Wednesday, May 4, 2011

Energy Prices and US Recessions (II)


Click for larger version in new window

Yesterday, I explored the changes in energy prices before and during US recessions from 1926 on using the Producer Price Index for energy goods (PPIENG).  One obvious problem with that analysis is that it confounds changes in energy prices with changes in the general price level, and the latter were larger in the 1970s than they have been since.

So to address that issue, and just to illuminate the subject from a different angle, I tried dividing out the PPIENG by a measure of broad inflation.  One obvious possibility is to use the consumer price index for all goods and services exclusive of energy (since we ideally don't want energy price changes in both the numerator and the denominator).  However, that series only goes back to 1957.  So before 1957, I use the regular CPI.  Just to give you a feeling that this is reasonable, here's the two from Fred again.


So then I take the ratio of the PPIENG energy index to the broad CPI.  That basically tells us the level of energy prices relative to overall prices of goods and services in the economy, and is the black line in this picture:

I really encourage you to click on this for the big version, as it packs a ton of information. The blue bars are recessions.  You can immediately see that the trend break after 1970 that I talked about yesterday is a very real feature of the black curve.  Before 1973, energy prices were not terribly volatile, were generally declining, and seem to have nothing to do with recessions.  After 1973, energy prices are much more volatile, and there is a strong association between energy price spikes and recessions, with all recessions having an associated spike just before or in the early stages of the recession, and only one prominent spike lacking an associated recession (that in 2005).

The most obvious cause of the regime shift is the peaking of US domestic oil supply (the green curve on the right scale), causing a shift to the US being heavily dependent on importing oil, and therefore at the mercy of OPEC control of the global oil supply.

8 comments:

bordoe said...

You may want to look at a chart like this:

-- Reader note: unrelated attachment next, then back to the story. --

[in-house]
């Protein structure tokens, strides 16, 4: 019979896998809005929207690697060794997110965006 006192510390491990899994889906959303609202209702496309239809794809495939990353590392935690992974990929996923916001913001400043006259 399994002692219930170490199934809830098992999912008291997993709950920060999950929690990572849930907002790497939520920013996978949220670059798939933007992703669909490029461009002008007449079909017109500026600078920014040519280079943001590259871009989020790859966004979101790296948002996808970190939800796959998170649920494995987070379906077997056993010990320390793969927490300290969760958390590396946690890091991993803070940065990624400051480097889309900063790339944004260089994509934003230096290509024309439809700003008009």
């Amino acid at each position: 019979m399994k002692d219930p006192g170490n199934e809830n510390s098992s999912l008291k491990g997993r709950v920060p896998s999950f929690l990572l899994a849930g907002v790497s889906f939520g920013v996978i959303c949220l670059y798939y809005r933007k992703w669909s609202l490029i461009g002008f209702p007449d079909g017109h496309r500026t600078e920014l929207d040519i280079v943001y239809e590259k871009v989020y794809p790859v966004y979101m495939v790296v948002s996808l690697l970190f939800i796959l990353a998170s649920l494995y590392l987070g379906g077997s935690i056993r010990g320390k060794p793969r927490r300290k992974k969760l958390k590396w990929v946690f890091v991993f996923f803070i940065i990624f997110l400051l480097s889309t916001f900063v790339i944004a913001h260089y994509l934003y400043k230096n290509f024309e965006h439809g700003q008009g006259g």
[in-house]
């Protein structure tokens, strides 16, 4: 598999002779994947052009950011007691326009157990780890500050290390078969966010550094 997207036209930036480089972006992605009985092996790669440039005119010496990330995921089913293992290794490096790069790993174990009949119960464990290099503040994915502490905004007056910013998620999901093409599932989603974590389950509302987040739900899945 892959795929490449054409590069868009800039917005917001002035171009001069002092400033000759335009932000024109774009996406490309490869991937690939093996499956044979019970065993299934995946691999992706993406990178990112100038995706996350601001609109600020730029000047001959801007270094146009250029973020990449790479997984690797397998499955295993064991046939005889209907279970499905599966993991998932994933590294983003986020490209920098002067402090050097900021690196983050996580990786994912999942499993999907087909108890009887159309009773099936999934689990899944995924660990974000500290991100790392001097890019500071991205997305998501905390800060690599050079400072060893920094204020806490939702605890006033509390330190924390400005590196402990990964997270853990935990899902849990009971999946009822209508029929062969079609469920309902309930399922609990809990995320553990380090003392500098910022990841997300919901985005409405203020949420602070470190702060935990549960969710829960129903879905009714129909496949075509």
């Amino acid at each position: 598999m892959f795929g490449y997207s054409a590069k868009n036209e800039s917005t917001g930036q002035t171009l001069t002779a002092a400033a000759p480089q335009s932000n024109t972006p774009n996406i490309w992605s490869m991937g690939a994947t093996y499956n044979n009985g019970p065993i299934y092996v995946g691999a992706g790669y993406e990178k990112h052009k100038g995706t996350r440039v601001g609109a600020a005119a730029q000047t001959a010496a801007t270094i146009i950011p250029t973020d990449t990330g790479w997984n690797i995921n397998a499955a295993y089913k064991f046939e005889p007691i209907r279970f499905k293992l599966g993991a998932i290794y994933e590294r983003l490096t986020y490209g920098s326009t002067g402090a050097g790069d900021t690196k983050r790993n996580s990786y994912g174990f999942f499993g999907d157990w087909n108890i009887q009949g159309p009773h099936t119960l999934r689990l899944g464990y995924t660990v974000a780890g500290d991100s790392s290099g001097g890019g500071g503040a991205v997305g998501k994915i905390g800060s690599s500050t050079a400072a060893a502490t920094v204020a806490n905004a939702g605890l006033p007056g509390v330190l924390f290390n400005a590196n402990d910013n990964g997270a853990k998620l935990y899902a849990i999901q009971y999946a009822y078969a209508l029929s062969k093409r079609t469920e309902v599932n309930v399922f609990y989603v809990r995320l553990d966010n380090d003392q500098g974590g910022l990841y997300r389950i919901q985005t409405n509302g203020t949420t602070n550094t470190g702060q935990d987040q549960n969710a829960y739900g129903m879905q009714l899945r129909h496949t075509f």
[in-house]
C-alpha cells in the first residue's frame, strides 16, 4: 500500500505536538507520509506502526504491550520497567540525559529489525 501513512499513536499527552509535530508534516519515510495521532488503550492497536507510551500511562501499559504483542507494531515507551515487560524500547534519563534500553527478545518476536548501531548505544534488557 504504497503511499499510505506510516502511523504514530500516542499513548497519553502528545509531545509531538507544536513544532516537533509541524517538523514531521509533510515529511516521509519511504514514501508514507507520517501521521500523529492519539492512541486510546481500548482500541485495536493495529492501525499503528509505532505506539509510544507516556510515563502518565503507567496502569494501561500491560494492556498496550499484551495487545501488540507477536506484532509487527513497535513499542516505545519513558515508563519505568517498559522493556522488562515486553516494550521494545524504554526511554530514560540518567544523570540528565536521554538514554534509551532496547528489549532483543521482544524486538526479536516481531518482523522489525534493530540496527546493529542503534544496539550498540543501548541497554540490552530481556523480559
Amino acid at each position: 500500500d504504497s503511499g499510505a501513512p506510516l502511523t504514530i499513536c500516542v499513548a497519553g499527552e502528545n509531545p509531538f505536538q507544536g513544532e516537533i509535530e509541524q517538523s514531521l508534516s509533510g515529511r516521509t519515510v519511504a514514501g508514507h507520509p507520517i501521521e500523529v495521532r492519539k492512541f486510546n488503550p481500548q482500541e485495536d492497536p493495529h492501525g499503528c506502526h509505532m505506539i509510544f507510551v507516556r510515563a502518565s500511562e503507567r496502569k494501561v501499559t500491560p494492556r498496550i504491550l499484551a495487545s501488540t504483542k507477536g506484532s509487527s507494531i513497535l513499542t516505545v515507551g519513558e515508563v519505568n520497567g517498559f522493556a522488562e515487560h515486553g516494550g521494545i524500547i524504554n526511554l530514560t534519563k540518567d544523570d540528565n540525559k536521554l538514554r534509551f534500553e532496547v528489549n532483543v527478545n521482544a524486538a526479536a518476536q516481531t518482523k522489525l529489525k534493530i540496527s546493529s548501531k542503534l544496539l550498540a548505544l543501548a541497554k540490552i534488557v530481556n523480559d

http://www.zerohedge.com/sites/default/files/images/user5/imageroot/bernanke/ADP%20goods%20adn%20services.jpg

Basically shows, to me, that the manufacturing sector had a very difficult time dealing with higher commodity prices starting around 2005, and it made sense to start laying people off due to margin squeeze.

Then obviously, there was a point when this became a very large move, but it was years after the 'real goods manufacturing' number turned negative.

Per said...

A quick googling netted the following paper, that seems to argue that there have been no energy price induced recessions since 1986, and that claims to explain why there was none in 2005.
http://ideas.repec.org/a/fip/fedaer/y2006iq3p21-32nv.91no.3.html

Myself, I'm just not sufficiently versed in the matter to really comment. But from looking at the pretty pictures, it would seem they get rid of 1990 and 2001 by simply increasing the averaging interval till they go away.

bmerson said...

This is a really super graphic. Nice job.

The really striking thing to me is the increased (and, I think, increasing) volatility. Such volatility makes planning for energy expenditures difficult.

CPI has undergone substantial redefinition over the past 30 years. I wonder what would happen if you used the ShadowStats series. Generally, the changes have tended to lower the official CPI number compared to previous methodologies. That should result in an increased denominator for the CPI beginning in the 80's. The larger denominator would tend to reduce the values of the series, so I guess both the scale and volatility would be somewhat lessened.

Interesting stuff.

Stuart Staniford said...

Bordoe - yeah, I agree, and it's similar in the GDP numbers. A growth slowdown starts in 2005, and worsens after that, but doesn't get to the stage of outright recession until 2007/2008.

Stuart Staniford said...

Brian:

Thanks! I'm rather proud of it myself :-)

Stuart Staniford said...

Note that Jim Hamilton has a discussion today of the implications of current energy prices for a recession. He is always worth reading.

bordoe said...

Looks like we've got another recession rolling in:

http://www.zerohedge.com/sites/default/files/images/user5/imageroot/bernanke/Initial%20Claims.jpg

Per said...

Looking at the longer trend I wouldn't read too much into the spike:
http://www.briefing.com/Investor/Public/Calendars/EconomicReleases/claims.htm
That's not to say there is no recession rolling in, or that the arguments made to explain away the spike ain't hollow...